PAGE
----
Posts tagged ‘Post Office’


Post Office Violates Privacy Rights

As I was purchasing a bottle of wine with some food items, the checkout person at the grocery insisted on scanning my Driver’s License, even though I was obviously old enough to be her grand-father. I realized then that the Right to Privacy was in trouble. But what really got me going, later that day, was the discovery that the Post Office had given my home address to unauthorized persons.

I recently moved from one state to another, and directed the Post Office to forward my mail to the house of a relative, so I could continue receiving it, while I stayed in a motel, and looked for a home. After finding a place, I went online to my cell phone site to update my address, and was shocked to discover they were listing my relative’s address as mine, even though I had not given them that address, and was not in fact living there.

I called the phone company and asked how they got that address. The customer service person said he didn’t know at first, but after speaking with a supervisor, he explained they obtained it from the Post Office. The Post Office had shared my forwarding address with the phone company, even though I had not authorized them to do it. After correcting my address with the phone company, the loss of my privacy still bothered me enough to write about it.

What if the situation had involved a woman who was trying to lose a delusional stalker? By simply giving the Post Office a forwarding address, she would have inadvertently allowed anyone who requested updated information to receive it.

The moral of the story is unless you want to leave an address trail, you cannot give the Post Office a Change of Address Form, since they will share your personal private information with anyone who wants to know where you moved to.

Americans have a right to keep their private matters confidential. While major corporations have always had an interest in securing updated addresses, so they can continue sending junk mail that ends up in the trash as soon as it is received, the Congress should never have given in to them. They should not have authorized the Post Office to release private data. It is sad what has happened to the right to privacy in the Internet Age.


Post Office May Go Way Of Pony Express

I went to the Post Office today to buy a book of stamps, and as I pulled into the parking lot, I was ominously forewarned of a long line inside, as I had to wait outside for an open parking stall.

As I walked in, sure enough, there were 15 people in line waiting for help from just one postal worker, because the other employee, at another window, was taking an excessively long time helping one hapless man with what appeared to be a complicated item.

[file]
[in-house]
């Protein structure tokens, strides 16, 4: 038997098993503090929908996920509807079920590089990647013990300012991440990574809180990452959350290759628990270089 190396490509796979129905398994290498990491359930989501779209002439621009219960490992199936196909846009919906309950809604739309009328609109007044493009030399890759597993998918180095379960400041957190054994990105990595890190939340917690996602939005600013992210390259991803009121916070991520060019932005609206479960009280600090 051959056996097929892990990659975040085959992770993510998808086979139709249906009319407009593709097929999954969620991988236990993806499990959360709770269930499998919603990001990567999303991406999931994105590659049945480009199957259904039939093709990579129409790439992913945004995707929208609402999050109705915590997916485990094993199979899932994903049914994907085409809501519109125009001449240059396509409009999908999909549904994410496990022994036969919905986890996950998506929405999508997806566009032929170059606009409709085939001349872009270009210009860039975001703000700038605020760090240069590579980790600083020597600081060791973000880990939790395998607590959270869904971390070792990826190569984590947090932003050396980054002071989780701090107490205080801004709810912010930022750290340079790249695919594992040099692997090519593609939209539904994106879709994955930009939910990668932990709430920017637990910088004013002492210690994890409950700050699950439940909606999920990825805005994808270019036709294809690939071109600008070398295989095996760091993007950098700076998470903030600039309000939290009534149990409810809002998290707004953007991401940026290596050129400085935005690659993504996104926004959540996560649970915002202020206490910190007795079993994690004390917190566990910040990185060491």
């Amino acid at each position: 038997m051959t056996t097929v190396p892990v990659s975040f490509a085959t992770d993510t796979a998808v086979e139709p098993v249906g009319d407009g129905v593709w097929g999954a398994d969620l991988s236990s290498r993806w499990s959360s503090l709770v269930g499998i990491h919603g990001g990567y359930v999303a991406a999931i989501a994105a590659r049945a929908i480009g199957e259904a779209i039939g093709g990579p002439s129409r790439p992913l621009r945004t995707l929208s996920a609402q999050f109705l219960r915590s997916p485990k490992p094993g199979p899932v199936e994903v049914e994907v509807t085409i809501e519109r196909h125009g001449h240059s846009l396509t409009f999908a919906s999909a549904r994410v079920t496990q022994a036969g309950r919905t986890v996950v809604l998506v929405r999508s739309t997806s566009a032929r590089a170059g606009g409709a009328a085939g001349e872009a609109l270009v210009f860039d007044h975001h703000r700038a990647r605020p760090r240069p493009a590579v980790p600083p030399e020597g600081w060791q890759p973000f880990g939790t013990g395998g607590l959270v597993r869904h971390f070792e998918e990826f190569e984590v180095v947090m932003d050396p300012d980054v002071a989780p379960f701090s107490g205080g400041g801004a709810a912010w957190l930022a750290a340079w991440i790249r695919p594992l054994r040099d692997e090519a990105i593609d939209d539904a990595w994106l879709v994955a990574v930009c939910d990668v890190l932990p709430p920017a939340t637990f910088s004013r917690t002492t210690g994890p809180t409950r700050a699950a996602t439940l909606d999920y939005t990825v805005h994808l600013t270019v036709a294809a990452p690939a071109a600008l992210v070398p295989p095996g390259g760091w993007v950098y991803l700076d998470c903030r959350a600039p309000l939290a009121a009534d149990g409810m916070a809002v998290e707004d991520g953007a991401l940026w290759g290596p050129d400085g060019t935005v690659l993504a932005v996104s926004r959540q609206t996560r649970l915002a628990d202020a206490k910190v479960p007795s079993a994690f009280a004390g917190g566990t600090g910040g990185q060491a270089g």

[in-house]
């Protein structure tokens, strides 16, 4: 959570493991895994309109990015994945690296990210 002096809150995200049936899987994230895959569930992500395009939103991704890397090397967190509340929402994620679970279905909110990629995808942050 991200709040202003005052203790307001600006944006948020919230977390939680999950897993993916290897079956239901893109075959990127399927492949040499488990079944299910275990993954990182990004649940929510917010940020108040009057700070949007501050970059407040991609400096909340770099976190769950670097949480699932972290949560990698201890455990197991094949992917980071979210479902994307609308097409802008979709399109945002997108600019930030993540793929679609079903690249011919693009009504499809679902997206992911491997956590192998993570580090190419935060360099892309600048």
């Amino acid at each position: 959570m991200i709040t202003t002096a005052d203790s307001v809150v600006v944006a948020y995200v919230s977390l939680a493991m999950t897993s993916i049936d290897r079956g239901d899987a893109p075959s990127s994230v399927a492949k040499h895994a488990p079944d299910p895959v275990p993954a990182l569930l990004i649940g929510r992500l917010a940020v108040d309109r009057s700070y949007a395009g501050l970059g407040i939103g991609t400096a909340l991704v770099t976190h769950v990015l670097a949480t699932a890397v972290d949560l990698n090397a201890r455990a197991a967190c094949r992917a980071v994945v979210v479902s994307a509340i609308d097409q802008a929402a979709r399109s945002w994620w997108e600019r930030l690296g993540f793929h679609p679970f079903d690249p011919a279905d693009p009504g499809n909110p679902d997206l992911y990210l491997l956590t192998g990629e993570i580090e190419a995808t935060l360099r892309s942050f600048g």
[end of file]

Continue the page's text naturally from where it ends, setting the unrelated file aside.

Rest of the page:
Since I had loaded UPS trucks as a college student, I understood the work of the Post Office, and over the years, I defended them against those inclined to blame everything on mail carriers. Postal workers deliver countless items of mail, six days a week, and they make relatively few mistakes. Most mail generally gets through.

Today, however, I did not feel like defending the Post Office. I thought instead, the agency was on its death bed. The employee who spent such a long time with one clueless customer should have ordered him aside, where he could have figured out his own problem. Because she did not, a female customer holding a package bailed out of the line, and a young man, who had been pacing back and forth, got testy as he finally reached the window.

As I left the building, I chuckled because I saw a Fed Ex box just outside the door. Fed Ex, a private company in competition with the Post Office, was somehow able to convince someone in Congress, or at the Post Office, to let them place their boxes outside Post Office buildings. It was a brilliant move, certain to quicken the demise of the Post Office.

It reminded me of a story my friend told me. When she worked at the Social Security Administration, a federal agency, they were required to use Fed Ex to mail items, instead of the Post Office. It was unbelievable–one federal agency was harming another.

The massive shift to online communications has also hurt the Post Office. Their revenues are dropping, as more and more people now use the Internet. Eventually, pressure will mount to simply do away with the Post Office. It’s been around since the founding of the country, but the way things are going, the Post Office may soon be riding off into the past, along with the Pony Express.